Neha Mohan was 24 years old and living the new Indian dream, with a job at a New Delhi marketing firm that hitched her wagon to the country's chugging economy. And then she let it all go. "I wasn't satisfied," she says over a cappuccino in a shopping mall on the city's southern fringe. Mohan decided to ditch business and study French. With a widowed mother to support, Mohan says her family couldn't understand why she would turn her back on so much opportunity. "There was a lot of pressure," she says. But like many other urban, educated Indians, Mohan, now 29, has found strength and solace in Buddhism.
The faith that was started 2,500 years ago by a worldly, disaffected Indian prince, Siddhartha Gautama, is finding new adherents among the modern princes and princesses of the country's prosperous élite. They're facing some of the same tensions that have made Buddhist practice so popular in the U.S. and Europe. "As in America, there are all kinds of new pressures that are at work on people, all kinds of mental stress," says K.T.S. Sarao, a professor of Buddhist studies at the University of Delhi. The wealth created by India's technology boom has brought with it the realization that material comfort isn't the same thing as happiness. Caught in that tender trap, Sarao says, "People turn to meditation."
But while Buddhism in the West might carry with it a hint of the exotic, here the appeal has more to do with its simplicity and pragmatism. That's what has drawn so many New Delhi yuppies to Soka Gakkai, a lay Buddhist movement whose extensive land holdings and political influence have sometimes made it controversial in Japan, where it was founded. Soka Gakkai has had a tiny presence in India for decades. But the group has blossomed in the last eight years, growing from 5,000 to 35,000 members — 20,000 of them in New Delhi alone.
The core of the Soka Gakkai practice is the chanting of the phrase, nam ryo renge kyo — "I devote myself to the mystic law of the Lotus Sutra" — but it is otherwise stripped of mysticism or ascetic self-denial. It teaches a mix of personal affirmation, positive thinking, and the basic Buddhist principles of peace and non-violence. Saurabh Popli, a lanky, 34-year-old architect, says he found in Soka Gakkai "a philosophy that can help us navigate these incredibly complex lives that we're living." He adds, "It doesn't require me to live in the mountains. It's a pragmatic way to live my life." Sunita Mehta, 60, a non-profit executive who's been part of the group for 13 years, says she's noticed that the newer members aren't the typical spiritual seekers: many are scientists, doctors, or academics. Members chant privately, but meet regularly in each other's whitewashed apartment buildings and bougainvillea-shaded homes. They come, Mehta says, looking for a safe place to talk about their tough bosses and bad breakups. "These are not the things that you can take to the normal Hindu priest," she says.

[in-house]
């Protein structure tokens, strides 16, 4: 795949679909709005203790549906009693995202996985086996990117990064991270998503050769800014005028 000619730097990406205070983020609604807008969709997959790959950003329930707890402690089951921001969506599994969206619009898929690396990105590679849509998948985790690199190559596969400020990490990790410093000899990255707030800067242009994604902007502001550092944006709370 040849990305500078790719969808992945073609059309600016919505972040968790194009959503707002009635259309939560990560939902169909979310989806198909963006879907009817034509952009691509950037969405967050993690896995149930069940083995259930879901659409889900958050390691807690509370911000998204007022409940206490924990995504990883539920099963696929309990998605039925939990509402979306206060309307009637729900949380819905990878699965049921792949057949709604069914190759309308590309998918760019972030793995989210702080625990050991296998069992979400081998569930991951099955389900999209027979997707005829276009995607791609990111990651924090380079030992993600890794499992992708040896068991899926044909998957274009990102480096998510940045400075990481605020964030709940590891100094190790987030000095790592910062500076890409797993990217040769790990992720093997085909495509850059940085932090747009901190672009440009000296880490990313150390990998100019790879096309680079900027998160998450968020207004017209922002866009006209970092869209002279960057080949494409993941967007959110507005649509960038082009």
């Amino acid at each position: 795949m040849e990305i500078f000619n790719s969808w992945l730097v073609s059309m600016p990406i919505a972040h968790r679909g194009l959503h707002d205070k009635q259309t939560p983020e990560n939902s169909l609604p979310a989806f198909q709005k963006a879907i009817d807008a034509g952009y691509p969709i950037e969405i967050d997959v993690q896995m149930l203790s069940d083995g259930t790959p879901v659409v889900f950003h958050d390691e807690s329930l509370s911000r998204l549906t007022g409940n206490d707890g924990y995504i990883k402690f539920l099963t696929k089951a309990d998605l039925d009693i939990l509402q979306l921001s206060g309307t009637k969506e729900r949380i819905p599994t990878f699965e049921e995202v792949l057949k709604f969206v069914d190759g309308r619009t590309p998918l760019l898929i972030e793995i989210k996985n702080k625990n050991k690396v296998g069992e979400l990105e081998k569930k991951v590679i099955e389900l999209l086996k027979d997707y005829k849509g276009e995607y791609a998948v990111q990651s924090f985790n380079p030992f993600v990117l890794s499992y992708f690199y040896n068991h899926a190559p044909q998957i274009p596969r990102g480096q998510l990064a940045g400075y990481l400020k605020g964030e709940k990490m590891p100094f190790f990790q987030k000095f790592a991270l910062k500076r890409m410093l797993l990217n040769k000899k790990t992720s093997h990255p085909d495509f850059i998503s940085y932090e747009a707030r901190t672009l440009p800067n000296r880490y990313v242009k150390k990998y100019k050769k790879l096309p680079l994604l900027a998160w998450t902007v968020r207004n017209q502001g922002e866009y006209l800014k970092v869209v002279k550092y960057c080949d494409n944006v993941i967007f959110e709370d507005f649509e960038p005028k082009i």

Other established schools of Buddhist thought, like vipassana meditation and Tibetan Buddhism, are finding a newly receptive audience India as well. These new Buddhists don't convert officially; they simply take up some form of the practice, usually chanting or meditation, and often continue to observe the same holidays and family rituals they always did. That's another part of Buddhism's appeal in India, Sarao says. In a country where so much of social life revolves around religious festivals and ceremonies, Indians can enjoy the philosophical satisfactions of Buddhism without having to give up the faith they were born into. "They do not feel they're being disloyal to Hinduism in any way," he says.
Of course, that makes it difficult to know exactly how widespread Buddhist practice has become. About 1.7% of India's population, or 170 million people, were counted as Buddhist in the 2001 census, but the vast majority are the descendants of Dalits, who converted to Buddhism en masse in the 1950s as a reaction against their low status in the Hindu caste hierarchy. It was an inspiring political revolution, led by the great Dalit activist B.R. Ambedkar, but its success gave contemporary Buddhism in India the stigma of a lower-caste movement. That's changed with this recent move toward the faith among the élite. Sarao estimates that urban, affluent followers of Buddhism in India may number about 1 million.
With them, the story of Buddhism in India comes back to its beginnings. In his book An End to Suffering: The Buddha in the World, author Pankaj Mishra describes the troubled times in which the Buddha appeared. Dissatisfied with lives regimented around work, he writes, people gathered to listen to a new breed of freethinking philosopher, "India's first cosmopolitan thinkers." Those disaffected seekers came together in groves and parks built near the cities of the sixth-century B.C. Gangetic Plain. But any 21st century Delhi-ite would surely recognize the tensions driving their search for spiritual clarity.